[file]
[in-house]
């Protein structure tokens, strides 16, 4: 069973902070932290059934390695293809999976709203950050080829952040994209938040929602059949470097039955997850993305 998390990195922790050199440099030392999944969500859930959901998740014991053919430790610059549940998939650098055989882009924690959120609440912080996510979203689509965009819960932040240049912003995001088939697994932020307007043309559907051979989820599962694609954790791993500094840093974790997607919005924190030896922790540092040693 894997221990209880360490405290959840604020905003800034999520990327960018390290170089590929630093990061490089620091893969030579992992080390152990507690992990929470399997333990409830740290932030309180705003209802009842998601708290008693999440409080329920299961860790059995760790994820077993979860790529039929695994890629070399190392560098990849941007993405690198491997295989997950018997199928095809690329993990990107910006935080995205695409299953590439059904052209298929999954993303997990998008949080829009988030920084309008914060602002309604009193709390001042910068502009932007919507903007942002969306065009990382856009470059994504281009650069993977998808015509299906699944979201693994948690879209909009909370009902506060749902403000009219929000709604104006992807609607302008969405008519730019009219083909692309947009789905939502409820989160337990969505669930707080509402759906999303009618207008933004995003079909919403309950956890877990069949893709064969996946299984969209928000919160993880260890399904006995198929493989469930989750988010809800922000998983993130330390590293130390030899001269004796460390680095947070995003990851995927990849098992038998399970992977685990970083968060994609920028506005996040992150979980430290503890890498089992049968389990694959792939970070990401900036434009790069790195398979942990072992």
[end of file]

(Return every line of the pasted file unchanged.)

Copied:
[in-house]
């Protein structure tokens, strides 16, 4: 069973902070932290059934390695293809999976709203950050080829952040994209938040929602059949470097039955997850993305 998390990195922790050199440099030392999944969500859930959901998740014991053919430790610059549940998939650098055989882009924690959120609440912080996510979203689509965009819960932040240049912003995001088939697994932020307007043309559907051979989820599962694609954790791993500094840093974790997607919005924190030896922790540092040693 894997221990209880360490405290959840604020905003800034999520990327960018390290170089590929630093990061490089620091893969030579992992080390152990507690992990929470399997333990409830740290932030309180705003209802009842998601708290008693999440409080329920299961860790059995760790994820077993979860790529039929695994890629070399190392560098990849941007993405690198491997295989997950018997199928095809690329993990990107910006935080995205695409299953590439059904052209298929999954993303997990998008949080829009988030920084309008914060602002309604009193709390001042910068502009932007919507903007942002969306065009990382856009470059994504281009650069993977998808015509299906699944979201693994948690879209909009909370009902506060749902403000009219929000709604104006992807609607302008969405008519730019009219083909692309947009789905939502409820989160337990969505669930707080509402759906999303009618207008933004995003079909919403309950956890877990069949893709064969996946299984969209928000919160993880260890399904006995198929493989469930989750988010809800922000998983993130330390590293130390030899001269004796460390680095947070995003990851995927990849098992038998399970992977685990970083968060994609920028506005996040992150979980430290503890890498089992049968389990694959792939970070990401900036434009790069790195398979942990072992």